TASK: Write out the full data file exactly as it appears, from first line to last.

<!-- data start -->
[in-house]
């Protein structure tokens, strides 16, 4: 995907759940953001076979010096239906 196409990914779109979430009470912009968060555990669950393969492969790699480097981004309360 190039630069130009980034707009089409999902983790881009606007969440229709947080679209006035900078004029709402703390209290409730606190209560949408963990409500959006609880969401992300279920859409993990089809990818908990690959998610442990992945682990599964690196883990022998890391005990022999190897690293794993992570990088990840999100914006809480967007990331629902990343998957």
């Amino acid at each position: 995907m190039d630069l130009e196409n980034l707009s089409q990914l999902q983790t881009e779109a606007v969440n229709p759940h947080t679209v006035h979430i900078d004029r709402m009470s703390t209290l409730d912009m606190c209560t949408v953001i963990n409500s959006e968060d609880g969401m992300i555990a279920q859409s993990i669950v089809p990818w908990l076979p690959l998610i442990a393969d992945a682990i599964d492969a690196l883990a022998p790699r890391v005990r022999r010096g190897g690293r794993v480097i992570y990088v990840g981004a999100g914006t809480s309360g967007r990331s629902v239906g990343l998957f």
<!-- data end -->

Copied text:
[in-house]
């Protein structure tokens, strides 16, 4: 995907759940953001076979010096239906 196409990914779109979430009470912009968060555990669950393969492969790699480097981004309360 190039630069130009980034707009089409999902983790881009606007969440229709947080679209006035900078004029709402703390209290409730606190209560949408963990409500959006609880969401992300279920859409993990089809990818908990690959998610442990992945682990599964690196883990022998890391005990022999190897690293794993992570990088990840999100914006809480967007990331629902990343998957």
């Amino acid at each position: 995907m190039d630069l130009e196409n980034l707009s089409q990914l999902q983790t881009e779109a606007v969440n229709p759940h947080t679209v006035h979430i900078d004029r709402m009470s703390t209290l409730d912009m606190c209560t949408v953001i963990n409500s959006e968060d609880g969401m992300i555990a279920q859409s993990i669950v089809p990818w908990l076979p690959l998610i442990a393969d992945a682990i599964d492969a690196l883990a022998p790699r890391v005990r022999r010096g190897g690293r794993v480097i992570y990088v990840g981004a999100g914006t809480s309360g967007r990331s629902v239906g990343l998957f």